What’s Behind the Mask Controversy?

5/14/21

Can we stipulate for these purposes that science has made it clear to all that for the preceding months, the wearing of masks was for the health benefit of the nation, and therefore, also for my neighbors, even for my own family; and, secondly, can we stipulate that the wearing of a mask is a very small thing, not a great inconvenience to anyone?  

This much is quite clear to everyone.

So, why has the matter of masks turned into such a feud? Officials are named and shamed for both wearing and not wearing masks, depending on whether you are watching Fox or CNN. This can’t be entirely because there are some minor scientific differences on where and when to wear masks, because there just isn’t much scientific disagreement.

What seems a simple issue has become rancorous, divisive, and bitter, between Republicans and Democrats. This is really hard to understand unless one reflects on the sociological history of the US. Our pilgrims had little government, often none, as they pushed west. They fought their way through all manner of challenges and hardships, with little or no help. They fought through all forms of interference in pursuit of their freedom and opportunity. Even as we grew and needed so much that could only be done by working together, this deep seated attitude has sustained and prevailed.

The answer to the mask mystery must be in our nation’s long history of individualism, the resistance to accepting responsibility for the collective. 

When Ronald Reagan said, “government IS the problem,” he was playing to this sentiment. Government exists for the collective, for the communal good. So abolishing government would be victory for those who want no responsibility for others and feel they are perfectly prepared to go it alone, needing no help from anyone.

When Donald Trump proclaimed, “America First,” he was rallying to this same sentiment—we as a nation can go it alone—we can be self-sufficient—we don’t need anything from the rest of the world. Likewise, we don’t need immigrants. 

There are objections to anyone controlling when my kids can be back in school, and anyone controlling when I can re-open my restaurant or business, and just how I must operate when I do. The police are here to protect me and my property. They’re not here to be social workers for those who should be taking care of themselves.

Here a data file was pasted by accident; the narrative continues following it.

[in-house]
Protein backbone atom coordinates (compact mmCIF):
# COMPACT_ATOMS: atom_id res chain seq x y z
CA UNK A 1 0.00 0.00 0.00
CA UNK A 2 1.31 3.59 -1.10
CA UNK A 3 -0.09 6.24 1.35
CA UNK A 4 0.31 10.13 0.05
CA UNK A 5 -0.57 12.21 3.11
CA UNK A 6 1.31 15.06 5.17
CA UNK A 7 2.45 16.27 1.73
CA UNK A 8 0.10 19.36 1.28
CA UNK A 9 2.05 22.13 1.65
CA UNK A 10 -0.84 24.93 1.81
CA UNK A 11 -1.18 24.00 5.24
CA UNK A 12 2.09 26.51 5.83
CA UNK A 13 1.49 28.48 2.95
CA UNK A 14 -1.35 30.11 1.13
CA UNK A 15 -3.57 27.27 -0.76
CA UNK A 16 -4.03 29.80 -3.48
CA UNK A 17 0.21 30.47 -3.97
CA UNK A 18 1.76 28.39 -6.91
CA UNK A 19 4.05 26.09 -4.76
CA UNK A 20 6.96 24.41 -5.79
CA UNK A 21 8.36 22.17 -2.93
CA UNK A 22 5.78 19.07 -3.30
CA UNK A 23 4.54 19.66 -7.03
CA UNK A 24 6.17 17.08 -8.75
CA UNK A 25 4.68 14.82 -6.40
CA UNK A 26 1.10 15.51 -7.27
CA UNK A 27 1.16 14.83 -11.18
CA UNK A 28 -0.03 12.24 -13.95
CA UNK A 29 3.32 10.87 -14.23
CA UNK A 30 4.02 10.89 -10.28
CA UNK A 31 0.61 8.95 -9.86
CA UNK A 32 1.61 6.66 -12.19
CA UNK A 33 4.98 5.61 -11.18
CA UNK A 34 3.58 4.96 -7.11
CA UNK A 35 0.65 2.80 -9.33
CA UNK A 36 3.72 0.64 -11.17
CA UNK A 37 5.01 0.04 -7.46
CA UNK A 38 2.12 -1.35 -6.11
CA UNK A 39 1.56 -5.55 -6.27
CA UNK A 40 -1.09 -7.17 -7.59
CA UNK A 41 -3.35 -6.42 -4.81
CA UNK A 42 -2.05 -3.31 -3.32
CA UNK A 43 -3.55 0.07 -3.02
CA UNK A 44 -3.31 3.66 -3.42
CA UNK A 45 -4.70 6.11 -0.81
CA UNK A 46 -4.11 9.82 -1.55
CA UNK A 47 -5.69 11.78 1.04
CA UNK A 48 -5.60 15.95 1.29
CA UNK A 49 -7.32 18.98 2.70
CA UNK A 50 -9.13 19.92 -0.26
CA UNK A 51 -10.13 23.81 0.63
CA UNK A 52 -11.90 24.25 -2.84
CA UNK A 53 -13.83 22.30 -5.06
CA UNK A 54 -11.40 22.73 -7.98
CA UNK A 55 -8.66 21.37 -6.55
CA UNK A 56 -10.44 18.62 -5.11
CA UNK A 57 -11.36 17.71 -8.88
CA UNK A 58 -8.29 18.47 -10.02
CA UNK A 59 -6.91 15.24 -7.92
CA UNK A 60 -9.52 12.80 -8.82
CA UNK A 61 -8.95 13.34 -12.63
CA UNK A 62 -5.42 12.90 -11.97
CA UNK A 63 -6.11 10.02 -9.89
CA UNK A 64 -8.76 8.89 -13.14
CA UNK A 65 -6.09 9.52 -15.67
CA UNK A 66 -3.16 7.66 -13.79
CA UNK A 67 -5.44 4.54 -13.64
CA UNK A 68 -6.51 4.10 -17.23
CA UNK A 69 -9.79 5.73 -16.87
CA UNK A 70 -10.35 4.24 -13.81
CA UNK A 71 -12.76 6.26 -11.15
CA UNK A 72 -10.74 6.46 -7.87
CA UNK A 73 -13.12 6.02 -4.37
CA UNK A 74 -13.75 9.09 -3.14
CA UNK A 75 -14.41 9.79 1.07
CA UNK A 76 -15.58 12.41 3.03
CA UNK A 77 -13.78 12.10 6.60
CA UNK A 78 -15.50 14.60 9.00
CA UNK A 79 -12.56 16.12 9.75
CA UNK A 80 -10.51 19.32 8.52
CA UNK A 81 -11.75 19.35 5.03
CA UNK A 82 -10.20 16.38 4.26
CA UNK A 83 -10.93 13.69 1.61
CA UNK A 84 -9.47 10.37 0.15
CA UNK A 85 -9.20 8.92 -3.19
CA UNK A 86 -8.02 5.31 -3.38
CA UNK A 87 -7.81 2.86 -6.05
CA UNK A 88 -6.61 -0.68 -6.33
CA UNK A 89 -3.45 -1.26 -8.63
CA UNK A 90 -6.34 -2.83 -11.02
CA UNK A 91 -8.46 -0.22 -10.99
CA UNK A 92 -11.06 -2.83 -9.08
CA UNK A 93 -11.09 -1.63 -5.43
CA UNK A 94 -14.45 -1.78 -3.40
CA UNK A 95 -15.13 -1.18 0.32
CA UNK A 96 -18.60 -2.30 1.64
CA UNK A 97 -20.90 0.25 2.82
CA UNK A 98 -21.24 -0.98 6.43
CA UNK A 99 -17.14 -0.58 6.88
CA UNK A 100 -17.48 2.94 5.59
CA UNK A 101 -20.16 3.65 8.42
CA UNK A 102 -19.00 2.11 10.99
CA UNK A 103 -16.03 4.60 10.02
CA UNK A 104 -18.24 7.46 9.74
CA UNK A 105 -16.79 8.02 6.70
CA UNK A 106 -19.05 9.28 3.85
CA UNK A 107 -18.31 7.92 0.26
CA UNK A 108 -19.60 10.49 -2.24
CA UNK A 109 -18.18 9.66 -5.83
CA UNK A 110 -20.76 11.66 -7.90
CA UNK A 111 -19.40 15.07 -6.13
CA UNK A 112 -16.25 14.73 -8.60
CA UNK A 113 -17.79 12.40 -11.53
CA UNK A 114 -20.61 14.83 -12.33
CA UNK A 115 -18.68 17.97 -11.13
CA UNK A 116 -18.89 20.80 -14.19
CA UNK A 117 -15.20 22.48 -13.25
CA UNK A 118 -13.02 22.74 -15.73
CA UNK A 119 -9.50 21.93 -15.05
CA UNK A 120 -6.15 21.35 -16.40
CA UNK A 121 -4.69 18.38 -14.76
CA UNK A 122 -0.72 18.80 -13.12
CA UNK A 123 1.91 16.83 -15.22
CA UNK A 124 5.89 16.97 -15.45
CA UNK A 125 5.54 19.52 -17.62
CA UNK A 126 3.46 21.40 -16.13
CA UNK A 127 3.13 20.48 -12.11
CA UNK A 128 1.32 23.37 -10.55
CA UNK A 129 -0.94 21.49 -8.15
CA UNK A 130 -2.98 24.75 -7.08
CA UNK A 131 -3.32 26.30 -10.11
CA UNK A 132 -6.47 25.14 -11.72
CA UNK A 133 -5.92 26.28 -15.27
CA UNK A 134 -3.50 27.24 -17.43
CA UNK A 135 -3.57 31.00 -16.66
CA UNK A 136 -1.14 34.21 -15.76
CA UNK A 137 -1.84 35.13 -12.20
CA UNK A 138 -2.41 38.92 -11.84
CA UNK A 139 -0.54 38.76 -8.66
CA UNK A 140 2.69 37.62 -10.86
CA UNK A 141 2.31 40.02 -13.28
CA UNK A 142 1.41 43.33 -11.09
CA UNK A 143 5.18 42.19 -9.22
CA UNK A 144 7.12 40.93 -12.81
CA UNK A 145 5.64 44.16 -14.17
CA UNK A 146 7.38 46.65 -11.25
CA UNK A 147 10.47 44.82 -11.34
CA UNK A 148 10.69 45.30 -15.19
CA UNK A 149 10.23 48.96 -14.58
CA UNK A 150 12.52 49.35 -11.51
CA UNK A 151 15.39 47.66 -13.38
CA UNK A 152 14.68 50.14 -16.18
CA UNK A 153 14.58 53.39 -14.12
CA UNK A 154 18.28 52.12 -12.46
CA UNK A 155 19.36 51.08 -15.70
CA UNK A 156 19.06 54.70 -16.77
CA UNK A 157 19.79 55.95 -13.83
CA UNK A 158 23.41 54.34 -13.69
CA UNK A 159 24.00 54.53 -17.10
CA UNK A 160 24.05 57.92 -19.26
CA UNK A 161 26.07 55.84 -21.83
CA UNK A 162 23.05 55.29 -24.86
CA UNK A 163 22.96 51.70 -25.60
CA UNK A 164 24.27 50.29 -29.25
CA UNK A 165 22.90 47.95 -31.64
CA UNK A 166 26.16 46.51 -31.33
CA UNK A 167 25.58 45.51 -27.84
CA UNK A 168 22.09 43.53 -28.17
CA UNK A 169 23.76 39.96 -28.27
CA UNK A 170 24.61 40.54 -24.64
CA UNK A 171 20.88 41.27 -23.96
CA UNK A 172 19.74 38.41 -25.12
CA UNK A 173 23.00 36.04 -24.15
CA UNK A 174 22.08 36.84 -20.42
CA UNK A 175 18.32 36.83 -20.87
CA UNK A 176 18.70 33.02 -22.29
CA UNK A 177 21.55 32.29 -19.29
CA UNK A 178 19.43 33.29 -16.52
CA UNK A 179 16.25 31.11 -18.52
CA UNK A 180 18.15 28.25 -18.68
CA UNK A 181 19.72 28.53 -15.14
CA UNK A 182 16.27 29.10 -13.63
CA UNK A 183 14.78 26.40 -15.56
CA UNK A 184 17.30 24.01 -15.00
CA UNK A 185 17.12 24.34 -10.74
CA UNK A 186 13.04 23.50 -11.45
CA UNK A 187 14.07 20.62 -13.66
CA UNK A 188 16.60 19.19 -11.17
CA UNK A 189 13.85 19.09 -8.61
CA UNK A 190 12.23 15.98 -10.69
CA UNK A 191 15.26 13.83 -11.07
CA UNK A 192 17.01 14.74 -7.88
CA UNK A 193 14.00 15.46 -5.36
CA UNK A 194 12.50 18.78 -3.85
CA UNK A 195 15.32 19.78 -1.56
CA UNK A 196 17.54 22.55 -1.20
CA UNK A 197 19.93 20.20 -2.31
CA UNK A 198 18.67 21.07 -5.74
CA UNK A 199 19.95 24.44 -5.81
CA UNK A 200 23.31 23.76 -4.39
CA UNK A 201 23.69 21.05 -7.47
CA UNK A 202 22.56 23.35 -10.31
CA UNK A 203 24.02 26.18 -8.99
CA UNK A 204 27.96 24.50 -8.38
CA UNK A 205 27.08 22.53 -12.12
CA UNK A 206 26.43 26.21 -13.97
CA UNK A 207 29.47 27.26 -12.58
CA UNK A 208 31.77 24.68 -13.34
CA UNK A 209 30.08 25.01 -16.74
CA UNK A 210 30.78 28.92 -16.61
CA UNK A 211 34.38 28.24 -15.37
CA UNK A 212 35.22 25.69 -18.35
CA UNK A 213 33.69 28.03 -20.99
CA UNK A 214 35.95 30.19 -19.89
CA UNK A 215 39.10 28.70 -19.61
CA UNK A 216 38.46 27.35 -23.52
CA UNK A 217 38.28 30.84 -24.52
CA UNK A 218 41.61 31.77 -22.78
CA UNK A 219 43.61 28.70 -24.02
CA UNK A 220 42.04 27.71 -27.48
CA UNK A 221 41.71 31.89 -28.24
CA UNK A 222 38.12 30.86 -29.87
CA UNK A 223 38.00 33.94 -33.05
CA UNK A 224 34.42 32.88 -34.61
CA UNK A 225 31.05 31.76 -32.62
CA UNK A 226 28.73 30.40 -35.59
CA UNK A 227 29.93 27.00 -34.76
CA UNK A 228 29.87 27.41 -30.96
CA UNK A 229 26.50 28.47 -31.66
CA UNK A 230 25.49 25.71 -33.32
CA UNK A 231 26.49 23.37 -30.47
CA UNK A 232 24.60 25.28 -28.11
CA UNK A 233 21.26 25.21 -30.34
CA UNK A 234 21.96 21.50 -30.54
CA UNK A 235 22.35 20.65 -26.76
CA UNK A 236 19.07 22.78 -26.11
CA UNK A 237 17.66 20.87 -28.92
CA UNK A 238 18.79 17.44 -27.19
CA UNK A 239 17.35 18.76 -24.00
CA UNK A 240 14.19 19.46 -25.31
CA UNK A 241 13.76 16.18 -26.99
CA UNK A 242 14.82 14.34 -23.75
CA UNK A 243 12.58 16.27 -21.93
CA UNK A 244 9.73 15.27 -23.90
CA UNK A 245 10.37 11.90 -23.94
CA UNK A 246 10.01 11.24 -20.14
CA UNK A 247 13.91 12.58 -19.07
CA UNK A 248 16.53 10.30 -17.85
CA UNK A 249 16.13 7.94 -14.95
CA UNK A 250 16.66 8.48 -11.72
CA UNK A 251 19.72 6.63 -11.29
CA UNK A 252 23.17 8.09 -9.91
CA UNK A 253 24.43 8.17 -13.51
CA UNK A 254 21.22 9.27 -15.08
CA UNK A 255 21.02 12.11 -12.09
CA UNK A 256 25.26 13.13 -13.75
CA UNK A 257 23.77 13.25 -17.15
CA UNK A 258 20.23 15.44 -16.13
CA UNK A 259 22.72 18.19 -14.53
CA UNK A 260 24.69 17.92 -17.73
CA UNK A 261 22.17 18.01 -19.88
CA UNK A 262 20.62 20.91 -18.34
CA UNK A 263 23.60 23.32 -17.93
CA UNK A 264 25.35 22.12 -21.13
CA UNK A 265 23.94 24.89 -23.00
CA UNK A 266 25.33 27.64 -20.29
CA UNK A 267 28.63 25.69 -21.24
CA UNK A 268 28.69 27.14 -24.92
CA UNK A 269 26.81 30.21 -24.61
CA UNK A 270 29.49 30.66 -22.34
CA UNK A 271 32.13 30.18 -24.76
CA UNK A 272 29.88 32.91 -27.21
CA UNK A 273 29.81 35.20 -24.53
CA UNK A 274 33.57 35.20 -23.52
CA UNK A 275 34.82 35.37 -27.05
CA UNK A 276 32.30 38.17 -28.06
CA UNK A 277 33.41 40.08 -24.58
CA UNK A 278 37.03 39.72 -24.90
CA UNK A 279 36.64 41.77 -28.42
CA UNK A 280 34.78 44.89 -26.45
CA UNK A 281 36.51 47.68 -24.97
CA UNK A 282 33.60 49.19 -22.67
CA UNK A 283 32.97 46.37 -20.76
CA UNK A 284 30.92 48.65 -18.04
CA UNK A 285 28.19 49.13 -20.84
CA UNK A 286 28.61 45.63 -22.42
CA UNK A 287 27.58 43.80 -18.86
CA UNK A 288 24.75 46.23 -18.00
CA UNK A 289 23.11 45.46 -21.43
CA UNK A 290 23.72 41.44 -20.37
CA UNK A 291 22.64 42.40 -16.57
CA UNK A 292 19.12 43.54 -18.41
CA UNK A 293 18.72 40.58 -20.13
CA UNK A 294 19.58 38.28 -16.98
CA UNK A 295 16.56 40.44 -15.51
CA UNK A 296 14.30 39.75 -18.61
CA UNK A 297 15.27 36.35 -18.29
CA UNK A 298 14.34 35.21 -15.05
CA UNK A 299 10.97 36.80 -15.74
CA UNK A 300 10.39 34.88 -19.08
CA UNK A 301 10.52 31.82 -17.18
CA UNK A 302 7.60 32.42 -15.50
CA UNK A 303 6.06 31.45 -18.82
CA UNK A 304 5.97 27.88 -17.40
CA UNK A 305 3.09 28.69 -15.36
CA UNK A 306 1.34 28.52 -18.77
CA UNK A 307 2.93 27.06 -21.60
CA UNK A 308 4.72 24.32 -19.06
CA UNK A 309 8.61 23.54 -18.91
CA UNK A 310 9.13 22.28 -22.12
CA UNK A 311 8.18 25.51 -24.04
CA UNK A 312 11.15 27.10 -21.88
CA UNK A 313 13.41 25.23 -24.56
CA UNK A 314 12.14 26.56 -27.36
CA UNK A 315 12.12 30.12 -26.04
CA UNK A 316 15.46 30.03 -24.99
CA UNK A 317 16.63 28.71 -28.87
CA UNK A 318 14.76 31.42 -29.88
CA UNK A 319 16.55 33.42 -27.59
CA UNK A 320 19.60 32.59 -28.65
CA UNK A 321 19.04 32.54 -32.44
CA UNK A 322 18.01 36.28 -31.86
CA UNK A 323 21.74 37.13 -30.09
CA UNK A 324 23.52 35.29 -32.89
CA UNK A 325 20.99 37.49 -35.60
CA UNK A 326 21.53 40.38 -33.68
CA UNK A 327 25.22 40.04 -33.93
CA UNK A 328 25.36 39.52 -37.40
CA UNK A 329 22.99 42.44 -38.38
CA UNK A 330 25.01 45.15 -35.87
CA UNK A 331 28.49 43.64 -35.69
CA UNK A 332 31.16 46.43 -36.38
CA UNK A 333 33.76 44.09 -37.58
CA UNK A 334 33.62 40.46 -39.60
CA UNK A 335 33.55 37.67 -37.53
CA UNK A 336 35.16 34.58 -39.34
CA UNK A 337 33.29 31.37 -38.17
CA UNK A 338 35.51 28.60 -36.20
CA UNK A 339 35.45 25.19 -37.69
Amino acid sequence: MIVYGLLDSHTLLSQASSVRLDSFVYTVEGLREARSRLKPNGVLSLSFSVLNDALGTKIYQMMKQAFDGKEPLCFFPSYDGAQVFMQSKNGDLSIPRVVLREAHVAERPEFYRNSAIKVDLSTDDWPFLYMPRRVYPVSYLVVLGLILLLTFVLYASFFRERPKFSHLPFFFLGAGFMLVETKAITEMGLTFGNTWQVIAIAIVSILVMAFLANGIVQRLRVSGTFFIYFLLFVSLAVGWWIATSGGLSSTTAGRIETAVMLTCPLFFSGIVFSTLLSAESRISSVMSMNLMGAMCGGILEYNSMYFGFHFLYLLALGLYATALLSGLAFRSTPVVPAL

And on and on.

Fueling this bias is the failure of government to operate in ways seen as in the best interest of the individuals, the citizens of this country. And it’s not just the institutions of government which have lost the trust of citizens. Corporations have also failed the individual. There are few pension plans remaining. “Defined benefit plans” have taken their place, essentially meaning employer abandonment of the lifetime concern for the employee. Employment “at will” prevails, meaning the boss can fire you for any reason without warning. Unions have also failed their workers. Public schools have failed their students and parents.

In quasi-individualist moves, the wealthy have taken to private schools for their kids, and some to private jets and helicopters for their travel. The wealthy belong to private clubs and live in private gated communities. Inequality has skyrocketed and polls show working class Americans don’t care to fix it—many hoping they also can “make it,” and be left to enjoy it without being taxed. 

This is all a reflection of the extreme appeal to individualism, which has been and remains uniquely characteristic of the US. Sociological studies have compared our nation to a variety of European nations and found us at the extreme.

The mask objectors have seized on this symbol of being forced to concern for the collective. They see it as a loss of freedom for the individual. The mask objectors are saying, “no one can tell me what to do—not the government, not the scientists, not the CDC.”

Our unfortunate extreme dedication to individualism has costs. The value of community is lost and starved for resources. Only with community can all manner of shared assets and services be provided—from roads and bridges to Medicare and Social Security. Only with community can we have police, military, and careful protection to our environment. Our dedication to individualism means that all of these (and more) can be seen as somehow infringing on individual rights.

I vote for government, and higher taxes for the wealthy of us. I vote for leaders who respect and appreciate government, want to improve it, not to destroy it.

I welcome your comments

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